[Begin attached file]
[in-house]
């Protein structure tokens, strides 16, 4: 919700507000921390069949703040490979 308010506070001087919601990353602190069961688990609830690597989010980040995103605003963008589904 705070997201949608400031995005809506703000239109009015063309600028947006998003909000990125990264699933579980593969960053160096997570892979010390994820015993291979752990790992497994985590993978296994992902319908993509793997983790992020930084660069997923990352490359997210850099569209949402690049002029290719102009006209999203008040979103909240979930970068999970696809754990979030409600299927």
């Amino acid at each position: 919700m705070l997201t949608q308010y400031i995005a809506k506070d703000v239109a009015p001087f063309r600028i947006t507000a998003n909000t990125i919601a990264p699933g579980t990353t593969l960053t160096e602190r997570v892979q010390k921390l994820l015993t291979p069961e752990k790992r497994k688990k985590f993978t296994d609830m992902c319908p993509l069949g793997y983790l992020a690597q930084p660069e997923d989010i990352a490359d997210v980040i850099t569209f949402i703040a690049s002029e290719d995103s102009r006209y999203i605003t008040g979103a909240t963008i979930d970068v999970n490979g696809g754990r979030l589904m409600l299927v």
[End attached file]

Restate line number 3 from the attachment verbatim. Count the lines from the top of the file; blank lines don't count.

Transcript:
């Amino acid at each position: 919700m705070l997201t949608q308010y400031i995005a809506k506070d703000v239109a009015p001087f063309r600028i947006t507000a998003n909000t990125i919601a990264p699933g579980t990353t593969l960053t160096e602190r997570v892979q010390k921390l994820l015993t291979p069961e752990k790992r497994k688990k985590f993978t296994d609830m992902c319908p993509l069949g793997y983790l992020a690597q930084p660069e997923d989010i990352a490359d997210v980040i850099t569209f949402i703040a690049s002029e290719d995103s102009r006209y999203i605003t008040g979103a909240t963008i979930d970068v999970n490979g696809g754990r979030l589904m409600l299927v």